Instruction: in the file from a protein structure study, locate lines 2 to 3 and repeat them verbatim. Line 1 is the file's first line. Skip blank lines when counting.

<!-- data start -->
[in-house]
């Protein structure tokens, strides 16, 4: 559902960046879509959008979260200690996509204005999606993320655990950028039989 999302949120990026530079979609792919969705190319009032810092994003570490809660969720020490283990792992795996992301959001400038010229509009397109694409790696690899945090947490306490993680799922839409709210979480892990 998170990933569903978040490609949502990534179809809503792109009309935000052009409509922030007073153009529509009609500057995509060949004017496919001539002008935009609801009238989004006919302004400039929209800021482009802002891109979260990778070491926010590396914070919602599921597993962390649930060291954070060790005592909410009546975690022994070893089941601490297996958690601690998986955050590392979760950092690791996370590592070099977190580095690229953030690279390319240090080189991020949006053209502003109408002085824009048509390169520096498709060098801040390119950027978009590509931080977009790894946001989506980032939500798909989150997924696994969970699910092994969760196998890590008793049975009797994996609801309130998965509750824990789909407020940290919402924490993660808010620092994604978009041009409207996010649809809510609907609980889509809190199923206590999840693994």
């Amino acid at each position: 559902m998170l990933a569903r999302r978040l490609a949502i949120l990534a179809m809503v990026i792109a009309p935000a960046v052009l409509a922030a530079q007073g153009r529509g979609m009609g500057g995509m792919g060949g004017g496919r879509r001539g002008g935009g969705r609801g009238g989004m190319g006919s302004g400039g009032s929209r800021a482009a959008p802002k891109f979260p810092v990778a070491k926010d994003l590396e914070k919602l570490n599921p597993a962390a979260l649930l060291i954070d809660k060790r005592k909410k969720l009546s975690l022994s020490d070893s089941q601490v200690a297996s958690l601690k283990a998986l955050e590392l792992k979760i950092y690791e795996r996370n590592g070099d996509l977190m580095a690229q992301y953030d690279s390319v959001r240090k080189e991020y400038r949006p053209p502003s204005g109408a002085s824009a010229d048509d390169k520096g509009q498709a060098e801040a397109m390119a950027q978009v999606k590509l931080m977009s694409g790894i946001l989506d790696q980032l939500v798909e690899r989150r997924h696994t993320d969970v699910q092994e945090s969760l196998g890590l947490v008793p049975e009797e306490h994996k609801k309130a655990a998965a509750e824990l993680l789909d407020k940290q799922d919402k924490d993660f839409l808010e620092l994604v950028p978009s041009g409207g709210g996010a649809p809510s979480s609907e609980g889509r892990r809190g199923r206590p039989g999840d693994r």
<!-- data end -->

């Protein structure tokens, strides 16, 4: 559902960046879509959008979260200690996509204005999606993320655990950028039989 999302949120990026530079979609792919969705190319009032810092994003570490809660969720020490283990792992795996992301959001400038010229509009397109694409790696690899945090947490306490993680799922839409709210979480892990 998170990933569903978040490609949502990534179809809503792109009309935000052009409509922030007073153009529509009609500057995509060949004017496919001539002008935009609801009238989004006919302004400039929209800021482009802002891109979260990778070491926010590396914070919602599921597993962390649930060291954070060790005592909410009546975690022994070893089941601490297996958690601690998986955050590392979760950092690791996370590592070099977190580095690229953030690279390319240090080189991020949006053209502003109408002085824009048509390169520096498709060098801040390119950027978009590509931080977009790894946001989506980032939500798909989150997924696994969970699910092994969760196998890590008793049975009797994996609801309130998965509750824990789909407020940290919402924490993660808010620092994604978009041009409207996010649809809510609907609980889509809190199923206590999840693994």
């Amino acid at each position: 559902m998170l990933a569903r999302r978040l490609a949502i949120l990534a179809m809503v990026i792109a009309p935000a960046v052009l409509a922030a530079q007073g153009r529509g979609m009609g500057g995509m792919g060949g004017g496919r879509r001539g002008g935009g969705r609801g009238g989004m190319g006919s302004g400039g009032s929209r800021a482009a959008p802002k891109f979260p810092v990778a070491k926010d994003l590396e914070k919602l570490n599921p597993a962390a979260l649930l060291i954070d809660k060790r005592k909410k969720l009546s975690l022994s020490d070893s089941q601490v200690a297996s958690l601690k283990a998986l955050e590392l792992k979760i950092y690791e795996r996370n590592g070099d996509l977190m580095a690229q992301y953030d690279s390319v959001r240090k080189e991020y400038r949006p053209p502003s204005g109408a002085s824009a010229d048509d390169k520096g509009q498709a060098e801040a397109m390119a950027q978009v999606k590509l931080m977009s694409g790894i946001l989506d790696q980032l939500v798909e690899r989150r997924h696994t993320d969970v699910q092994e945090s969760l196998g890590l947490v008793p049975e009797e306490h994996k609801k309130a655990a998965a509750e824990l993680l789909d407020k940290q799922d919402k924490d993660f839409l808010e620092l994604v950028p978009s041009g409207g709210g996010a649809p809510s979480s609907e609980g889509r892990r809190g199923r206590p039989g999840d693994r």